Reverse Sear: The Secret to Grilling the Juiciest Meat

There's a searing technique that will pretty much guarantee you get juicy meat every time. (iStock)
There’s a searing technique that will pretty much guarantee you get juicy meat every time. (iStock)

In the heat of the moment (or the summer sun), with a beverage in one hand and more guests arriving by the minute, the grilling pressure’s on. Will you scorch the chicken and leave the inside underdone? Will those beautiful thick steaks go from medium-rare to well-done while you’re trying to get a nice sear on the surface? You just. Don’t. Know.

Unless you go for the reverse sear, of course.

After blowing my mind about beer-can chicken and loose burger meat, grilling guru and cookbook author Meathead Goldwyn weighed in on why the reverse sear might be the best way to grill (almost) anything.

What is reverse sear?

Fancy steakhouses love to sear their steaks and then finish cooking them in the gentler heat of the oven. The reverse sear is just that same process…in reverse. First, you cook your thick-cut steak or bone-in chicken over indirect (aka low) heat until the interior is almost done, then move it to the direct (aka hot) heat zone to finish it with a sizzling crust.

“Ideally, you have to treat the surface of the meat one way and the interior of the meat another way,” Goldwyn said.

If you cook a steak only on direct heat, you’ll definitely get a crust, but underneath that, it’ll be a rainbow of color: tan, pink, and then, finally, a very thin layer of picture-perfect medium-rare meat. If you’re lucky. But with the reverse sear, it’s easier to nail that moving target of doneness since the meat cooks through more slowly. “You really want edge-to-edge medium-rare,” said Goldwyn, “The way to get there is by starting the meat at a low temperature.”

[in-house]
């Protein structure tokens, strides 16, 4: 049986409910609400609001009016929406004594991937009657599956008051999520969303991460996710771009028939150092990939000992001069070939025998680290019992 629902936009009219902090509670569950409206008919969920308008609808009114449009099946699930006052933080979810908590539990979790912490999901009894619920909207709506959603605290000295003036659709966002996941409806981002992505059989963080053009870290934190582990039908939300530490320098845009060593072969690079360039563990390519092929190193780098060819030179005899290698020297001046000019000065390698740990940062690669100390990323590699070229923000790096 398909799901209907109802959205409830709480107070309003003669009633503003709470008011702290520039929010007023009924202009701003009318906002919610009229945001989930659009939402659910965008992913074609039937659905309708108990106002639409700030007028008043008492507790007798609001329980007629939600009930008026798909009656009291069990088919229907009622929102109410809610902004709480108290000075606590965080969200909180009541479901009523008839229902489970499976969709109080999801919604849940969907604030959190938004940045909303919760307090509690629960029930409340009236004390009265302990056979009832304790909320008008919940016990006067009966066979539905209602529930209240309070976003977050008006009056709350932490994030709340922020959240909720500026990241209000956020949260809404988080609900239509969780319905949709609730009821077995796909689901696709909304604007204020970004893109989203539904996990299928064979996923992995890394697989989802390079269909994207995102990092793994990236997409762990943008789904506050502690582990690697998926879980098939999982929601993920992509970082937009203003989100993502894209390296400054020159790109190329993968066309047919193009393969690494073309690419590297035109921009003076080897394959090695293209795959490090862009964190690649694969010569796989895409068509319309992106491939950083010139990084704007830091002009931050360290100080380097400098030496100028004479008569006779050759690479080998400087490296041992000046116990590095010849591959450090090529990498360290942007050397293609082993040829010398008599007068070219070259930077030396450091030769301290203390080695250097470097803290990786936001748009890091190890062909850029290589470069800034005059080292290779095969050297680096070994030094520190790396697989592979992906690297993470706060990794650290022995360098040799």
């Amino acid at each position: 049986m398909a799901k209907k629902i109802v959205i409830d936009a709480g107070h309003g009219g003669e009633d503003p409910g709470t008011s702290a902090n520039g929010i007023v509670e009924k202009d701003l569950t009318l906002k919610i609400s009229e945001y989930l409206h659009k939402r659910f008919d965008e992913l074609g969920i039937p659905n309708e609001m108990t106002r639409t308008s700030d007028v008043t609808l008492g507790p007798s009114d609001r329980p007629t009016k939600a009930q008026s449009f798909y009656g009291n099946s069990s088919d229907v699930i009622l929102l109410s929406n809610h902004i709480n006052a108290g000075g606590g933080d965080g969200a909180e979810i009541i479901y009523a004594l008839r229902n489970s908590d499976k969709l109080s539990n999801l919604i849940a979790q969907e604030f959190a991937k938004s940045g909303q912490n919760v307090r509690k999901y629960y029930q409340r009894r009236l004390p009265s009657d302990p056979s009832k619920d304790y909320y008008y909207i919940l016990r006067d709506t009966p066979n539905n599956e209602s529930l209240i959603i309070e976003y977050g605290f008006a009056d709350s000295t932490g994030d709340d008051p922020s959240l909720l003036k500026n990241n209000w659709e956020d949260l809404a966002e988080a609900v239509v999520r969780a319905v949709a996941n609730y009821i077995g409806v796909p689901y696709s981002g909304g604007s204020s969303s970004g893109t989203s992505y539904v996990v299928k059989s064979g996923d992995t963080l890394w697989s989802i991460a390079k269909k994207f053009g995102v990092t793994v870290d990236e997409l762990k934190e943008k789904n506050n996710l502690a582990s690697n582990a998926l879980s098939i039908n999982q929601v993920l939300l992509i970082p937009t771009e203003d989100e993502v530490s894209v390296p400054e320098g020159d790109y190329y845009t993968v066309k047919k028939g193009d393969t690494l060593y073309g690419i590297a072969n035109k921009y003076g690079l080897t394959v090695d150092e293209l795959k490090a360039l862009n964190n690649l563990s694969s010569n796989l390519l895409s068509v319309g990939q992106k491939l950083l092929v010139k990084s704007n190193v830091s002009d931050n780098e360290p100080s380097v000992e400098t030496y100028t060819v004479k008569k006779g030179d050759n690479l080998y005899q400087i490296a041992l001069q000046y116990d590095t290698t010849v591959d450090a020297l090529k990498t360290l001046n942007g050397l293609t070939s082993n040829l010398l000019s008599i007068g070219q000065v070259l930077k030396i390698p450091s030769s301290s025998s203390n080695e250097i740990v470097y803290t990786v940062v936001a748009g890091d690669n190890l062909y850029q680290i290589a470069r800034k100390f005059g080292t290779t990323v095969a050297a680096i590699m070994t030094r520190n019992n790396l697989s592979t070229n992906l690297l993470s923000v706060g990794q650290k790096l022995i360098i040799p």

Just imagine the backyard bragging you’ll be able to do with this technique. After all, you see the same thing going on in Michelin-starred restaurants in sous vide baths. After vacuum sealing and cooking pork or beef for upwards of 70 hours in a water bath, the meat will be almost fork tender but will lack that appetizing brown crust (you are cooking in a bag, after all). To give meat some color and a crisp exterior, cooks will quickly sear it in a pan during service, creating a piece of meat that’s crisp on the outside and almost buttery on the inside. No wonder they’re getting fancy awards.

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Tommy Werner

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